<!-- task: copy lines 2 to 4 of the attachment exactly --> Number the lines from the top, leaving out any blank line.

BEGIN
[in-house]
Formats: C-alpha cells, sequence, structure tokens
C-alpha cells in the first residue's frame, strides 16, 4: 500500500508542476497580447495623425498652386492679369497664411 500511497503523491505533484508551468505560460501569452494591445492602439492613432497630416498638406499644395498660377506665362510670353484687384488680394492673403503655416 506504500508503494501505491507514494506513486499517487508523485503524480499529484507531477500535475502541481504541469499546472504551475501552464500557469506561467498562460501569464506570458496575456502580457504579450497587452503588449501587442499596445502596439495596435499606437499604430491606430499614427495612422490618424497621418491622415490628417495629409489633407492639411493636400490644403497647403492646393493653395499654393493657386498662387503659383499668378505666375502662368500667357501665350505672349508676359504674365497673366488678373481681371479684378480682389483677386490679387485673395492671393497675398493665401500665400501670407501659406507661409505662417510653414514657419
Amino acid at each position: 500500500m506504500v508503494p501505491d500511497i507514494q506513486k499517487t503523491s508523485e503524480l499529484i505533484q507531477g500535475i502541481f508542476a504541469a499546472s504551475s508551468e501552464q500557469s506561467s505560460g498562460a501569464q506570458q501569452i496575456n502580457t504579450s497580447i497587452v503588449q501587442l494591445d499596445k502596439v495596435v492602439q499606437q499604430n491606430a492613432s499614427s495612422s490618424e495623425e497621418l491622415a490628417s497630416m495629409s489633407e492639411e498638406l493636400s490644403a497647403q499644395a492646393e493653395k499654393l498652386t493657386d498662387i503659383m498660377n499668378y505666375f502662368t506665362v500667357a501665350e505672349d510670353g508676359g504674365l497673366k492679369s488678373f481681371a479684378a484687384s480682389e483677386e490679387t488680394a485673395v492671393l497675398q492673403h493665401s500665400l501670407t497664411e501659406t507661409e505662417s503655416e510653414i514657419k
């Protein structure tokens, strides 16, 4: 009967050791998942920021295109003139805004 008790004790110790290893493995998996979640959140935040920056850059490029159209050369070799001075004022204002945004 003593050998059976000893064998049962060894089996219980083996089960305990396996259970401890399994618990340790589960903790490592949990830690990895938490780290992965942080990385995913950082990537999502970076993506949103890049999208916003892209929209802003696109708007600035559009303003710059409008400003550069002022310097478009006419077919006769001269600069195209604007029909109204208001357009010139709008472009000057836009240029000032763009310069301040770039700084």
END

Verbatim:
Formats: C-alpha cells, sequence, structure tokens
C-alpha cells in the first residue's frame, strides 16, 4: 500500500508542476497580447495623425498652386492679369497664411 500511497503523491505533484508551468505560460501569452494591445492602439492613432497630416498638406499644395498660377506665362510670353484687384488680394492673403503655416 506504500508503494501505491507514494506513486499517487508523485503524480499529484507531477500535475502541481504541469499546472504551475501552464500557469506561467498562460501569464506570458496575456502580457504579450497587452503588449501587442499596445502596439495596435499606437499604430491606430499614427495612422490618424497621418491622415490628417495629409489633407492639411493636400490644403497647403492646393493653395499654393493657386498662387503659383499668378505666375502662368500667357501665350505672349508676359504674365497673366488678373481681371479684378480682389483677386490679387485673395492671393497675398493665401500665400501670407501659406507661409505662417510653414514657419
Amino acid at each position: 500500500m506504500v508503494p501505491d500511497i507514494q506513486k499517487t503523491s508523485e503524480l499529484i505533484q507531477g500535475i502541481f508542476a504541469a499546472s504551475s508551468e501552464q500557469s506561467s505560460g498562460a501569464q506570458q501569452i496575456n502580457t504579450s497580447i497587452v503588449q501587442l494591445d499596445k502596439v495596435v492602439q499606437q499604430n491606430a492613432s499614427s495612422s490618424e495623425e497621418l491622415a490628417s497630416m495629409s489633407e492639411e498638406l493636400s490644403a497647403q499644395a492646393e493653395k499654393l498652386t493657386d498662387i503659383m498660377n499668378y505666375f502662368t506665362v500667357a501665350e505672349d510670353g508676359g504674365l497673366k492679369s488678373f481681371a479684378a484687384s480682389e483677386e490679387t488680394a485673395v492671393l497675398q492673403h493665401s500665400l501670407t497664411e501659406t507661409e505662417s503655416e510653414i514657419k